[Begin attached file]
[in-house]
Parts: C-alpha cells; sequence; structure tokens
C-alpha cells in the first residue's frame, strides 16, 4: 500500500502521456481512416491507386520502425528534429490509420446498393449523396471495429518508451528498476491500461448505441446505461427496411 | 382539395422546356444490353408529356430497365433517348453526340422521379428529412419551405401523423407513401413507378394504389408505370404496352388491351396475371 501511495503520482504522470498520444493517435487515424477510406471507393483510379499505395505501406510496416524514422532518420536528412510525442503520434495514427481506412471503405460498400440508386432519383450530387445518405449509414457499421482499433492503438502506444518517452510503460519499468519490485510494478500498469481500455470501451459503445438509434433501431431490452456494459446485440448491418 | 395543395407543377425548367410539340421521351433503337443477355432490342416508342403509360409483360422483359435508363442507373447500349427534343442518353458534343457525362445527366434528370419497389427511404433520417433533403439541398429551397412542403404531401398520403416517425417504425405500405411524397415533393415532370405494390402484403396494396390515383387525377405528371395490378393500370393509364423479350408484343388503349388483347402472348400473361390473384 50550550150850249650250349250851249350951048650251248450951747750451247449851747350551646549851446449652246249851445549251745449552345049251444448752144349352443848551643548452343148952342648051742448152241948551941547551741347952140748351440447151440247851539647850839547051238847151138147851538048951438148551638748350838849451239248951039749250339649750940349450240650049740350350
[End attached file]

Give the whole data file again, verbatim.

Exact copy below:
[in-house]
Parts: C-alpha cells; sequence; structure tokens
C-alpha cells in the first residue's frame, strides 16, 4: 500500500502521456481512416491507386520502425528534429490509420446498393449523396471495429518508451528498476491500461448505441446505461427496411 | 382539395422546356444490353408529356430497365433517348453526340422521379428529412419551405401523423407513401413507378394504389408505370404496352388491351396475371 501511495503520482504522470498520444493517435487515424477510406471507393483510379499505395505501406510496416524514422532518420536528412510525442503520434495514427481506412471503405460498400440508386432519383450530387445518405449509414457499421482499433492503438502506444518517452510503460519499468519490485510494478500498469481500455470501451459503445438509434433501431431490452456494459446485440448491418 | 395543395407543377425548367410539340421521351433503337443477355432490342416508342403509360409483360422483359435508363442507373447500349427534343442518353458534343457525362445527366434528370419497389427511404433520417433533403439541398429551397412542403404531401398520403416517425417504425405500405411524397415533393415532370405494390402484403396494396390515383387525377405528371395490378393500370393509364423479350408484343388503349388483347402472348400473361390473384 50550550150850249650250349250851249350951048650251248450951747750451247449851747350551646549851446449652246249851445549251745449552345049251444448752144349352443848551643548452343148952342648051742448152241948551941547551741347952140748351440447151440247851539647850839547051238847151138147851538048951438148551638748350838849451239248951039749250339649750940349450240650049740350350